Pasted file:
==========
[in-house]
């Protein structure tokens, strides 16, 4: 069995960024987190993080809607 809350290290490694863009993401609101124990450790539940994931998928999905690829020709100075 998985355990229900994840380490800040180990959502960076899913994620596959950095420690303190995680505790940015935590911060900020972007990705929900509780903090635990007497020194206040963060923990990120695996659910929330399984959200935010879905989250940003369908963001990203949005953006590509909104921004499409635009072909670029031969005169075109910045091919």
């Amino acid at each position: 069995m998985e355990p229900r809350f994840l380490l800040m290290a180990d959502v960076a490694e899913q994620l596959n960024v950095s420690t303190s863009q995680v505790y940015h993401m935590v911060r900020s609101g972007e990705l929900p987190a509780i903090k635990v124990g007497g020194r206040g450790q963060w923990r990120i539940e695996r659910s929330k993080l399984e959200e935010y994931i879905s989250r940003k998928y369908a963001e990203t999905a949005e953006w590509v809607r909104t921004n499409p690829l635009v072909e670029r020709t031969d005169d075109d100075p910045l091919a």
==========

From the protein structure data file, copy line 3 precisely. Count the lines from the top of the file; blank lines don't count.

């Amino acid at each position: 069995m998985e355990p229900r809350f994840l380490l800040m290290a180990d959502v960076a490694e899913q994620l596959n960024v950095s420690t303190s863009q995680v505790y940015h993401m935590v911060r900020s609101g972007e990705l929900p987190a509780i903090k635990v124990g007497g020194r206040g450790q963060w923990r990120i539940e695996r659910s929330k993080l399984e959200e935010y994931i879905s989250r940003k998928y369908a963001e990203t999905a949005e953006w590509v809607r909104t921004n499409p690829l635009v072909e670029r020709t031969d005169d075109d100075p910045l091919a």